COVID-19 was highly disruptive to the medical device manufacturing industry, stunting demand by reducing the number of patient hospital visits and medical procedures for conditions unrelated to the virus. Even after the shockwaves subsided, pronounced supply chain problems (lack of availability for semiconductors, medical dyes, and plastic trays for shipping surgical implements) hurt sales and margins. Medtronic’s recent financial performance has been lackluster (FY 2023 earnings dropped ~5%, to $5.29/share), leading to a steep ~40% share price retracement from the 2021 high.

Near-term guidance has been underwhelming (owing to pricing pressures in China and R&D outlays), below management’s longer-term target of >5% top-line and >8% bottom-line growth. However, for patient investors, there are reasons to be more optimistic about the future.

The company is refocusing its portfolio for higher organic growth and margins by investing in large and expanding markets like diabetes care (insulin pump systems), robotic-assisted surgeries, and pulsed field ablation (a method of treating atrial fibrillation with electrical pulses rather than traditional thermal [burning or freezing] methods).

Medtronic has recently resolved a warning letter with the FDA (regarding quality concerns surrounding a prior generation of diabetes insulin pumps), removing a major overhang on the shares, and has started selling its newest generation of insulin pumps in the U.S., which may provide unexpected upside in upcoming quarterly reports.

The ongoing rebound of elective surgical procedures should serve as a tailwind for several quarters. The company’s shares are inexpensive relative to its medical-device-maker peer group (P/E of 16.0x vs. peers at 26.0x) and offer a 3.4% dividend yield.


The Walt Disney Company was flying high prior to the pandemic, boasting healthy theme parks and movie businesses, with record-setting box office hits like 2019’s Avengers: Endgame (the second-highest grossing movie of all time).

When the pandemic hit, the Company’s theatrical distribution and theme park businesses ground to a virtual standstill. Yet its nascent streaming platform (Disney+ was launched in November 2019) benefited tremendously from rapid subscription uptake during this time. After a short-lived pullback, DIS shares soared in value, with the stock granted a premium valuation for its subscription streaming platform, not unlike the sky-high multiples Netflix has often traded for.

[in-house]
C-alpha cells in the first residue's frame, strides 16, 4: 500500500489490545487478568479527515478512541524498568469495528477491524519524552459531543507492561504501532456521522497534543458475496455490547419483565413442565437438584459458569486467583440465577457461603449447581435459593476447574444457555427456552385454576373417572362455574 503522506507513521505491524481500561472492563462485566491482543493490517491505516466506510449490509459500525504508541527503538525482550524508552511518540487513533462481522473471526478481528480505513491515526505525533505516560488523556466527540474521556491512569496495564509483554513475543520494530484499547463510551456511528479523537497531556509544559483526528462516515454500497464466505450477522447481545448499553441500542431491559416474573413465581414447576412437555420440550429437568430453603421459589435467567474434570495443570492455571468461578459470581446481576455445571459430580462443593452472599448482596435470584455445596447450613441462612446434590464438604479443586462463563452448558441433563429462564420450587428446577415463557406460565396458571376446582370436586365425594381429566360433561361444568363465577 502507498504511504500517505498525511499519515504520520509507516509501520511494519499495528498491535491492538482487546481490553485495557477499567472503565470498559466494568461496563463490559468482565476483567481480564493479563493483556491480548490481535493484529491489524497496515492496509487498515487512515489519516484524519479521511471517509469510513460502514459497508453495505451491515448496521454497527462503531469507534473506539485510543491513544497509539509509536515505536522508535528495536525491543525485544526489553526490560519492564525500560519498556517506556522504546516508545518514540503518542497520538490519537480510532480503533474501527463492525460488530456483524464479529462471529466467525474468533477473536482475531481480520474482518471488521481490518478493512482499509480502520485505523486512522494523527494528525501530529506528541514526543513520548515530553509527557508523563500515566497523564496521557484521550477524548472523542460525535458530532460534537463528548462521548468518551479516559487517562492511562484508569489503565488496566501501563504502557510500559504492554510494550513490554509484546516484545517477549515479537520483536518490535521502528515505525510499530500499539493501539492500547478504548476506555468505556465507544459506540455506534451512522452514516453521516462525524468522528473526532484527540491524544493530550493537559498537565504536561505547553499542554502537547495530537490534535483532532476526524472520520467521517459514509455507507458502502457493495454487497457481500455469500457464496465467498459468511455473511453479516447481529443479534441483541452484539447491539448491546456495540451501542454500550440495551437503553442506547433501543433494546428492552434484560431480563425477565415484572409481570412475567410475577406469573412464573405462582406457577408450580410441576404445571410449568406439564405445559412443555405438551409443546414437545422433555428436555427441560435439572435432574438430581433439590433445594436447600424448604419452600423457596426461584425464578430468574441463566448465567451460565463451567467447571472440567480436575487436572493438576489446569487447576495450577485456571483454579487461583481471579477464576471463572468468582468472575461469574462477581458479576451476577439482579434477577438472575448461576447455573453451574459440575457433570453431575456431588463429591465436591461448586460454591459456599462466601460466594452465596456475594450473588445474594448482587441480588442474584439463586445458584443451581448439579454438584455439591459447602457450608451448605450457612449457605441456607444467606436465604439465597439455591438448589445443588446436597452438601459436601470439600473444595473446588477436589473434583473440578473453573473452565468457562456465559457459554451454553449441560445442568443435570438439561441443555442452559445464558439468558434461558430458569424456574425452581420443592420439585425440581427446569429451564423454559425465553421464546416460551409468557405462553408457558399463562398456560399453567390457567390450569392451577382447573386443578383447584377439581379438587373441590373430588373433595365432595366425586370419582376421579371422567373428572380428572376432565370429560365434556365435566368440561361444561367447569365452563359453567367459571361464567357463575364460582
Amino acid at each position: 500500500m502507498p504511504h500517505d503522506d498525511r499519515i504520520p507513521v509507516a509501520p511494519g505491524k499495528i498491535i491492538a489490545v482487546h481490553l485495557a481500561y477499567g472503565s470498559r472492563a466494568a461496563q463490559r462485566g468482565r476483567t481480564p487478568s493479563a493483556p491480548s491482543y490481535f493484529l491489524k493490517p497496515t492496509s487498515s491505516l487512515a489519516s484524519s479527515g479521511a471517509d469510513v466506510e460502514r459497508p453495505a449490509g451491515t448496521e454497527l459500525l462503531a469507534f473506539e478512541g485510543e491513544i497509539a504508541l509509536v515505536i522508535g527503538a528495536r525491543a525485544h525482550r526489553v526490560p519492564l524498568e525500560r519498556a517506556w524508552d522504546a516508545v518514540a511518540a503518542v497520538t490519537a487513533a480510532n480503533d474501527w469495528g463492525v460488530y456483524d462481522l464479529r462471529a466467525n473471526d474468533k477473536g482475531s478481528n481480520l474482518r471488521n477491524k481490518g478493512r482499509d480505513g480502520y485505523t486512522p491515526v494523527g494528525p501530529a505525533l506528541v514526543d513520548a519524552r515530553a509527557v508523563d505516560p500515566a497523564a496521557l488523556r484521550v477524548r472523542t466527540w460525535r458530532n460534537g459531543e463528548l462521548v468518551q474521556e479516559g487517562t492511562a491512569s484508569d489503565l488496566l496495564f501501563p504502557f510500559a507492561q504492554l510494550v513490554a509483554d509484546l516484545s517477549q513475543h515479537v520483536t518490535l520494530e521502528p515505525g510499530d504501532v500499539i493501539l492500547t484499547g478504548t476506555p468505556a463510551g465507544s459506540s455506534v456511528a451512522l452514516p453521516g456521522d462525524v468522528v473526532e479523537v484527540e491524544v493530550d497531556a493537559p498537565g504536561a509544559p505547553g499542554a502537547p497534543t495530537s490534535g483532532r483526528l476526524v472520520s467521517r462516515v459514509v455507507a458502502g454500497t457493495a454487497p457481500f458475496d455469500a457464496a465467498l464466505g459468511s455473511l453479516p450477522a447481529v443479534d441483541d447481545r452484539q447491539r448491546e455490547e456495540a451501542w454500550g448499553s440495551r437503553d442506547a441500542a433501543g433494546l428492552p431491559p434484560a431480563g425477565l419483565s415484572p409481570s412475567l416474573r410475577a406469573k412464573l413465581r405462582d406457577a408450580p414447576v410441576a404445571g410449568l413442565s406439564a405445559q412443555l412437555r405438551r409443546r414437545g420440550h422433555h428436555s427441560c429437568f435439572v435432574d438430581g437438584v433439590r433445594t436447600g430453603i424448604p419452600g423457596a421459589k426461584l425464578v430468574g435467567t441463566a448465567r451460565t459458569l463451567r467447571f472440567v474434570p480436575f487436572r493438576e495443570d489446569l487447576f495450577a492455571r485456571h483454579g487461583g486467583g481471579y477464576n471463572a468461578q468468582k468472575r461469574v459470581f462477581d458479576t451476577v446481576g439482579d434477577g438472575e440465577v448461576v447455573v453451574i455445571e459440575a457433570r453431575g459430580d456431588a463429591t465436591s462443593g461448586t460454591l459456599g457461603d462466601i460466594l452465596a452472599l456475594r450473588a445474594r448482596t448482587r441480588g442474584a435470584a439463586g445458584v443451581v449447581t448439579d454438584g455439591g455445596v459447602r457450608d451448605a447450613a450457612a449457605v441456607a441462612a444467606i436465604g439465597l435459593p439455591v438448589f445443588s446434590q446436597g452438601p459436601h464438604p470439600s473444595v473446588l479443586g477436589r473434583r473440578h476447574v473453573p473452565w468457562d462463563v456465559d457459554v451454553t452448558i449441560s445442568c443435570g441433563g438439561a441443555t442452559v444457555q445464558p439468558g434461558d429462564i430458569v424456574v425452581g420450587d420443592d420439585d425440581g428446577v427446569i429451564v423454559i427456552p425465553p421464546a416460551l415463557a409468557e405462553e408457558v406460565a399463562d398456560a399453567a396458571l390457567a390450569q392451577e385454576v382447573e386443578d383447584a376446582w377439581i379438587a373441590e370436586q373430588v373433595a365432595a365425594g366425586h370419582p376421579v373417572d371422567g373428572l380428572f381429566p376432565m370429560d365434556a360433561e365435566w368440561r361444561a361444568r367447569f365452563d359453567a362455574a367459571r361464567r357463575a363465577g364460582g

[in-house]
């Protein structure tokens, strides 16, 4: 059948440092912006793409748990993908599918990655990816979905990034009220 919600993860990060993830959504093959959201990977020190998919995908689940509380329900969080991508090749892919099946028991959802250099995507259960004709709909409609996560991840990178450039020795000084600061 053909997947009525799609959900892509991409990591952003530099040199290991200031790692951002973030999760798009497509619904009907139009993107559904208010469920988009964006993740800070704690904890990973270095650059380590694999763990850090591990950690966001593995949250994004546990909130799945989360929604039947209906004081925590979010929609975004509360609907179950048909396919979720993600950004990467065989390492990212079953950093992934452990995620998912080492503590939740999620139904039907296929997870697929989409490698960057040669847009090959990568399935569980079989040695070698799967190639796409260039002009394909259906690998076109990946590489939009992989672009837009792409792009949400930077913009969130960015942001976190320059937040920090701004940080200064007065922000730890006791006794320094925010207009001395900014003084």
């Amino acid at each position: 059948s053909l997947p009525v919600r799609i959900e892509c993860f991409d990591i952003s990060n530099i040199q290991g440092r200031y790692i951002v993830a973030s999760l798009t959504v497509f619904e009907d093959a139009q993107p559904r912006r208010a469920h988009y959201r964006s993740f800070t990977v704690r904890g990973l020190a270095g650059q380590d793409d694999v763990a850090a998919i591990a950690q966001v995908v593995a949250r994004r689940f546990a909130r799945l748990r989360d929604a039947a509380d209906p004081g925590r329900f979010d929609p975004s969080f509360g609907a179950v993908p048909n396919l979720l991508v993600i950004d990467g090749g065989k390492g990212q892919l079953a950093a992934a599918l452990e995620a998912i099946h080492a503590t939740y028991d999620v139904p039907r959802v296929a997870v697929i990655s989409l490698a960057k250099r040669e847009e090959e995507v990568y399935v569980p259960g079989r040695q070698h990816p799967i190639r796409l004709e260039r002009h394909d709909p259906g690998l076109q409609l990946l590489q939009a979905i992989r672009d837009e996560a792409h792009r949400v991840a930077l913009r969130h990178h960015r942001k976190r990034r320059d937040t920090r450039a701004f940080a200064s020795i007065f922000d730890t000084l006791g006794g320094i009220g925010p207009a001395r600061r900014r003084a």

However, streaming profitability—rather than subscriber metrics—eventually became the sticking point on Wall Street, broadly sending shares of streaming businesses lower. Disney also made some missteps of its own that led to the removal of its CEO (and the return of prior CEO Bob Iger). Still, notable conundrums lie ahead, including CEO succession planning, what to do with ESPN (a transition toward a fully direct-to-consumer offering seems to be a question of when, not if), what to do with the linear television networks that have historically been a cash cow but that are quickly losing ground amid the ongoing “cord-cutting” trend, the likely upcoming purchase of the remaining stake in Hulu (Disney is contractually obligated to purchase the remaining 33% from Comcast in 2024, at a cost of ~$9 billion or more), and whether the writers/actors strikes will be resolved quickly.

Despite a rash of negative headlines, the company maintains some of the most valuable media IP in the world, which it adeptly monetizes throughout its vertically integrated channels. Moreover, it is making noteworthy progress on turning Disney+ into a profitable business. DIS shares are selling for less than 50% of their 2021 high and are even (mis)priced lower than they were at the depths of the March 2020 selloff, which we see as indications of overly bearish sentiment. With sustainable Disney+ streaming profitability anticipated to kick in in 2024, DIS shares may be priced quite differently down the road.

The bottom linel

It’s impossible to know for certain whether a company that has fallen out of favor with investors is a fallen angel or a value trap. But by doing careful research, identifying a catalyst that could spark a turnaround, and being patient enough to let such a turnaround develop, investors can profit from the second lives of companies that other investors have already left for dead.